In any case, as to your specific example of Arthur Harris, I would say it's difficult to justify his tactics.

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  5. (cont.)

    Harris intentionally targeted civilians, even after others pointed out that precision bombing was more effective. It should be noted that the US never helped with those "area bombings" because our Army Air Corps understood it was better to go after military targets. Examining the bombing of Dresden, for instance, it's difficult to come to the conclusion that the RAF benefited in any way from that. It didn't hasten the war's end, and it certainly didn't win any allies from the civilians who may have changed allegiances.

    Of course, we're looking at history anachronistically too. We know that the outcome wasn't useful, but at the time they could say they didn't know that's what would happen. I think that if Harris did know that his aims would not achieve any military benefit, and it was just to instill terror in German citizens, then Harris definitely did commit a war crime there. However, if he truly thought that it was a legitimate war tactic, then it may be possible to argue he was merely incompetent. (And as is oft stated, never attribute to malice what is adequately explained by stupidity.)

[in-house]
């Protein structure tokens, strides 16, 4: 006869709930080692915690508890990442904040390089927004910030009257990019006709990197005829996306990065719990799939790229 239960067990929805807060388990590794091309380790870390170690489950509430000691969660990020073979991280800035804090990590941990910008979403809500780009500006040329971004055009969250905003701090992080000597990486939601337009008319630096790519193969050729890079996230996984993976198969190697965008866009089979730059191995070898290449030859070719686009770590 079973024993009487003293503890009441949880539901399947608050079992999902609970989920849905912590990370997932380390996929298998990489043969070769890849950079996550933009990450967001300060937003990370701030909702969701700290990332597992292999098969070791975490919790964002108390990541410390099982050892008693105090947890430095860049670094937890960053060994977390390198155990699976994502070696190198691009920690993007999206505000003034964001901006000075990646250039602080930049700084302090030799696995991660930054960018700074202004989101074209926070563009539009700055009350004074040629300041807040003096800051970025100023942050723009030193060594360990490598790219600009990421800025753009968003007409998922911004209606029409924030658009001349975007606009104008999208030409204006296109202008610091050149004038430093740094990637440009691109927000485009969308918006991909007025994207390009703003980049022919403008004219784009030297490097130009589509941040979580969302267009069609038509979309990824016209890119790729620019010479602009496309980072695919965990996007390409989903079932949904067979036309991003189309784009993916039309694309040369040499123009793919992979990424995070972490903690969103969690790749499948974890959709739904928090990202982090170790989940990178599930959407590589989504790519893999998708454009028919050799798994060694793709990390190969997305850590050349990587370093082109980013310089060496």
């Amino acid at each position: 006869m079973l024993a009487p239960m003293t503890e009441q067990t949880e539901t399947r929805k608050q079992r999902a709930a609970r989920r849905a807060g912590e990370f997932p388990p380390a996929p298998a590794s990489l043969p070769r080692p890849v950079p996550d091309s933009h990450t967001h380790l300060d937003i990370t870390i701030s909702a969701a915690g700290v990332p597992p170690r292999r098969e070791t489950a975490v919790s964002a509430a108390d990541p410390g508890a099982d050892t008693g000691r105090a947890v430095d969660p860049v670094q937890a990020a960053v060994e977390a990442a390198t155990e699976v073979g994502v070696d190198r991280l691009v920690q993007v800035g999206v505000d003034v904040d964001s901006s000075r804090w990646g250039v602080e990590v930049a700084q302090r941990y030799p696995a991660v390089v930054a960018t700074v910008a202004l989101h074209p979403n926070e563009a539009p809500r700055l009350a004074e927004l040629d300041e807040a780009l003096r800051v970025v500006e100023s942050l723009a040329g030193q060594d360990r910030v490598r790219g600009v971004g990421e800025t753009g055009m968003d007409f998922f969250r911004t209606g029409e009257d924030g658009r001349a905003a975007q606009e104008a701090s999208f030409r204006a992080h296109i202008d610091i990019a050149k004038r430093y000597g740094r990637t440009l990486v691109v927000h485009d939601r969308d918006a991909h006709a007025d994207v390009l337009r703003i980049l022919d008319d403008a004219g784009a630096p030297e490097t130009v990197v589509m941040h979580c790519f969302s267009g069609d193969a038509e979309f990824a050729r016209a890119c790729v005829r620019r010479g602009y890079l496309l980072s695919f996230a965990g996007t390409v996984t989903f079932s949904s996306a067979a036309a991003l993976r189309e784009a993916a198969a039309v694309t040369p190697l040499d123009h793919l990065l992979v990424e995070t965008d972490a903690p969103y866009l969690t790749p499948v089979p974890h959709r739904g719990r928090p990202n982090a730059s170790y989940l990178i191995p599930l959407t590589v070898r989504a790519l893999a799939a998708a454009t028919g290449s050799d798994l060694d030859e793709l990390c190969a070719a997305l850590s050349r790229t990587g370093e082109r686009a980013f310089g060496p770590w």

Regardless, I think that enough people had complained to him about the ineffectiveness of his plan, as well as the fact that it cost the lives of many RAF pilots, that by the time Dresden occurred, Harris had few excuses left.

    That said, I'm not sure in this instance that one could charge the individual RAF pilots with war crimes, even if you could do so with Harris. And there is a difference between the RAF and the SS executing civilians. The difference is that one *can* make an argument for collateral damage not being a war crime, but one *cannot* argue that rounding up a civilian and executing him is anything other than murder.